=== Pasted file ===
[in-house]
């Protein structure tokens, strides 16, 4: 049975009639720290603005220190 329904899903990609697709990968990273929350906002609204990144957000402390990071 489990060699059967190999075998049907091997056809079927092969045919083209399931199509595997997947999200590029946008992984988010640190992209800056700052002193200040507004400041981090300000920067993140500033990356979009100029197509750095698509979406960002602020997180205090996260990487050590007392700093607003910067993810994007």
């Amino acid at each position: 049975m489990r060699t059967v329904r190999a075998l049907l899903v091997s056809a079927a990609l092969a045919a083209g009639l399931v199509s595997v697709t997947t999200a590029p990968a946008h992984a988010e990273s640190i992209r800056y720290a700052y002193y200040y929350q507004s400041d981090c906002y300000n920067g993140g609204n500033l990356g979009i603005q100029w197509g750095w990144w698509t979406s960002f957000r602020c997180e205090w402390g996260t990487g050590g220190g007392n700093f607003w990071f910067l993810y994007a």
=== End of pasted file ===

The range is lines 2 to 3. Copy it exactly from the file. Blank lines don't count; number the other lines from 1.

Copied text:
């Protein structure tokens, strides 16, 4: 049975009639720290603005220190 329904899903990609697709990968990273929350906002609204990144957000402390990071 489990060699059967190999075998049907091997056809079927092969045919083209399931199509595997997947999200590029946008992984988010640190992209800056700052002193200040507004400041981090300000920067993140500033990356979009100029197509750095698509979406960002602020997180205090996260990487050590007392700093607003910067993810994007």
């Amino acid at each position: 049975m489990r060699t059967v329904r190999a075998l049907l899903v091997s056809a079927a990609l092969a045919a083209g009639l399931v199509s595997v697709t997947t999200a590029p990968a946008h992984a988010e990273s640190i992209r800056y720290a700052y002193y200040y929350q507004s400041d981090c906002y300000n920067g993140g609204n500033l990356g979009i603005q100029w197509g750095w990144w698509t979406s960002f957000r602020c997180e205090w402390g996260t990487g050590g220190g007392n700093f607003w990071f910067l993810y994007a």